Cooper plans to fight Progress rate increase
Posted May 31, 2013
Raleigh, N.C. — Attorney General Roy Cooper said Friday that he plans an appeal to block a 7.5 percent rate increase that the North Carolina Utilities Commission awarded Thursday to Duke Energy for former Progress Energy customers.
The increase would be phased in over two years, with the bulk starting Saturday,
Duke officials said the monthly bill for an average residential customer using 1,000 kilowatt-hours of electricity would rise from $104 to more than $111.
Retail customers would see a 5.5 percent increase in rates over two years, while the increase for industrial customers would range from 3.6 percent to 5.1 percent.
The recently renamed Duke Energy Progress will contribute an additional $20 million to help low-income customers in North Carolina pay their energy bills as part of the deal negotiated between the utility and the Public Staff, the state agency that represents consumers in rate cases.
"We believe that the settlement reflects a balance between the needs of our company and those of our customers,” Paul Newton, Duke state president for North Carolina, said in a statement.
The rate increase will provide Duke with an extra $178.7 million in revenue, officials said, compared with the $359 million the utility had sought.
"We understand there is never a good time to increase rates," Newton said. "However, we believe this approved settlement will allow us to keep the rate increase to customers as low as we reasonably can and still recover the investments we’ve made to modernize our system and to ensure safe, reliable and increasingly clean electricity for the future.”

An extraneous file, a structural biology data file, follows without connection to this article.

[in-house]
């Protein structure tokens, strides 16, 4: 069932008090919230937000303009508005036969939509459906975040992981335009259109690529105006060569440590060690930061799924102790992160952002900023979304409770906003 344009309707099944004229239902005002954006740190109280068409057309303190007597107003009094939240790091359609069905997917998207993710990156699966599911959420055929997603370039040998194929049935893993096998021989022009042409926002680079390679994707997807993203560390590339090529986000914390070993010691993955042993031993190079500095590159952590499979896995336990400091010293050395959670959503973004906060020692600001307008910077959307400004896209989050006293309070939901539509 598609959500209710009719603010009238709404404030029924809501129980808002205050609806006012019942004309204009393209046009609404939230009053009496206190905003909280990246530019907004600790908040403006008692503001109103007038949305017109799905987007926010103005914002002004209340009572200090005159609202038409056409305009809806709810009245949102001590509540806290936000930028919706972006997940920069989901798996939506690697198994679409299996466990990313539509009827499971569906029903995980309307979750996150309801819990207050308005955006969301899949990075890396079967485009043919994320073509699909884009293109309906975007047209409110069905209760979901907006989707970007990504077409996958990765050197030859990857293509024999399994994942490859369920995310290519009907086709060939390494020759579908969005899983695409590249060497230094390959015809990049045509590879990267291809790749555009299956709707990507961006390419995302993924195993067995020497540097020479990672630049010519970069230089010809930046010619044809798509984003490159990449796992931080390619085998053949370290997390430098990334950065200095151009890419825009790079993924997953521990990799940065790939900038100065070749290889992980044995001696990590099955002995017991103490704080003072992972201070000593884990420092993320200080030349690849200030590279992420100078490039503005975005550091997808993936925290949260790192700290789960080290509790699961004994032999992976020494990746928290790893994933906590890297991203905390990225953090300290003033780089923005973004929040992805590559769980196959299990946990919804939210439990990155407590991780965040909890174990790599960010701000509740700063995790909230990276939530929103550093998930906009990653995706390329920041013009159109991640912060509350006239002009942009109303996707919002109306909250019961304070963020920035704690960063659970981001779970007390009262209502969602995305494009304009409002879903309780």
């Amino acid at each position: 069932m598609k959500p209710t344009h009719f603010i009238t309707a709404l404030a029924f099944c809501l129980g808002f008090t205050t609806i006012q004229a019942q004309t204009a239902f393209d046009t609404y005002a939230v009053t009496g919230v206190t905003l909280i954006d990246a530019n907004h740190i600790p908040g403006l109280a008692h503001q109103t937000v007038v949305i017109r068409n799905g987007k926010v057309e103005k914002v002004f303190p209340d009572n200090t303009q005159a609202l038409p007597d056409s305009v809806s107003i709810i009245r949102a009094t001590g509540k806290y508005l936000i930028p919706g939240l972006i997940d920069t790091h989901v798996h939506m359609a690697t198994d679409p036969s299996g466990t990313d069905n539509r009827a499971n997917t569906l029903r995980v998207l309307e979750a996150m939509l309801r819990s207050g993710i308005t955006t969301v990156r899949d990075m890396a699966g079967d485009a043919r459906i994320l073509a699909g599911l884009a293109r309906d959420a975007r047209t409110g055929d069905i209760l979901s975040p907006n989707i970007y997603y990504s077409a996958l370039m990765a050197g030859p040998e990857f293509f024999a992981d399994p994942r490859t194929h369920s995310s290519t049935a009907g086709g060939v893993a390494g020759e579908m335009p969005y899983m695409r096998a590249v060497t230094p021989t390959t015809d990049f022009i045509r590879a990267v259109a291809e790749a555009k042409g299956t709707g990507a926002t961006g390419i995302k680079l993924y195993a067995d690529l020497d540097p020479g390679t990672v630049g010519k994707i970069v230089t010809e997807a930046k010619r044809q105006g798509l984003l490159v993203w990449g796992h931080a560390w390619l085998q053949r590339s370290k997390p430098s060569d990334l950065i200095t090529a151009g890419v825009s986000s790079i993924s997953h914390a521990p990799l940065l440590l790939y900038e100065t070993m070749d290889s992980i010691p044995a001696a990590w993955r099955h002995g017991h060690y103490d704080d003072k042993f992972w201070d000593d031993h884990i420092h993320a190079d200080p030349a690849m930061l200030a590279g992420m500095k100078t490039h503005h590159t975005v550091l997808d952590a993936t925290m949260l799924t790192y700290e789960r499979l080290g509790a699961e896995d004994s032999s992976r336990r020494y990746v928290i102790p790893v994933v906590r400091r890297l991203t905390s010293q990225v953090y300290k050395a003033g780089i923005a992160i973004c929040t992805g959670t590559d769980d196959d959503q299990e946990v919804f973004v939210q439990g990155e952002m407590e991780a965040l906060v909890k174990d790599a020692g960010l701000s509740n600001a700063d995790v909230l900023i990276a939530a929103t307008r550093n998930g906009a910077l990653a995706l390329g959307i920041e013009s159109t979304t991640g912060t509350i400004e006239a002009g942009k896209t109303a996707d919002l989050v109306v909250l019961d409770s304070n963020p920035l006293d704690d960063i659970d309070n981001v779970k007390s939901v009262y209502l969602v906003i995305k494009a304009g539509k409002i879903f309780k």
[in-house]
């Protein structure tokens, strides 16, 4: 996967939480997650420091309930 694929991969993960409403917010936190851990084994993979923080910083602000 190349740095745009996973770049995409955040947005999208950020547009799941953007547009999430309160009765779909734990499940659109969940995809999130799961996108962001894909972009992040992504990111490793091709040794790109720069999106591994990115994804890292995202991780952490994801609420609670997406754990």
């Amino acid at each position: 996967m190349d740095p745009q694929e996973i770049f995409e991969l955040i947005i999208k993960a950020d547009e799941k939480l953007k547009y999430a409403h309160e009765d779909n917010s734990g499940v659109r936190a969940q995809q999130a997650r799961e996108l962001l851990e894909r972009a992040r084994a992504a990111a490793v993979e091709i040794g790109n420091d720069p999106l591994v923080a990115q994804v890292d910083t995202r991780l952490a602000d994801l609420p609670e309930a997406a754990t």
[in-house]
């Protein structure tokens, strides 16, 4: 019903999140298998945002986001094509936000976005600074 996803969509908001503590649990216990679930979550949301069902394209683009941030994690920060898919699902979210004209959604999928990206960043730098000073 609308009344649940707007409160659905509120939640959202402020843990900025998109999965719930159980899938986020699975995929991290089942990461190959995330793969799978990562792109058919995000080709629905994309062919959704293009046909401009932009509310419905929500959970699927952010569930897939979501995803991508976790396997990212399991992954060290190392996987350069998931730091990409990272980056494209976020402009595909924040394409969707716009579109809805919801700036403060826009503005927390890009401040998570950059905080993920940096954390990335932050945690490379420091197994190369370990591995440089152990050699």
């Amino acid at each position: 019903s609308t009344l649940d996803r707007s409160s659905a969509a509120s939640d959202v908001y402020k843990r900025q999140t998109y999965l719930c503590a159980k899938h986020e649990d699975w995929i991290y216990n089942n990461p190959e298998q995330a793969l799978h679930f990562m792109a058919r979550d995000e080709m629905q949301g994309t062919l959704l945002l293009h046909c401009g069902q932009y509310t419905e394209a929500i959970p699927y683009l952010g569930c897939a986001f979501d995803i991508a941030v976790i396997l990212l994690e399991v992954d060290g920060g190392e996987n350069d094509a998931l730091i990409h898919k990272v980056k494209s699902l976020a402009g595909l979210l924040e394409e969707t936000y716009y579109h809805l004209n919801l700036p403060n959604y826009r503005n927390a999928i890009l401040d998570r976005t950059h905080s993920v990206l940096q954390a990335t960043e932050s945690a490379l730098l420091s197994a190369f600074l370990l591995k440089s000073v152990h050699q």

Cooper said, however, that the Utilities Commission ignored a recent state Supreme Court ruling that struck down a 7.2 percent increase the commission awarded to Duke last year. The court ordered the agency to evaluate the impact on consumers to determine an appropriate rate.
That ruling should serve as a guide in determining all electric rate increases, he said, adding that the latest increase is too steep for Duke Energy Progress customers.
“This order puts utility profits ahead of people," he said in a statement. "It talks about how much consumers are hurting but sticks them with higher rates anyway. A true analysis of the effect on struggling consumers, as required by the North Carolina Supreme Court, should result in lower rates. So, we plan to appeal this ruling.”
Duke said in a statement Friday that the utility "has made sizable investments to ensure that customers receive electricity that’s affordable and reliable and increasingly clean in terms of how it’s generated." The rate increase reflects the company's $2.3 billion investment for plant modernization, they said.
"Modernizing Duke Energy Progress’ power plant fleet is an important investment in North Carolina’s environment and economic future," the company said.
The Utilities Commission is allowing Duke to maintain its higher rate while it reviews the overturned 2012 increase. Duke also is seeking a second increase before the commission.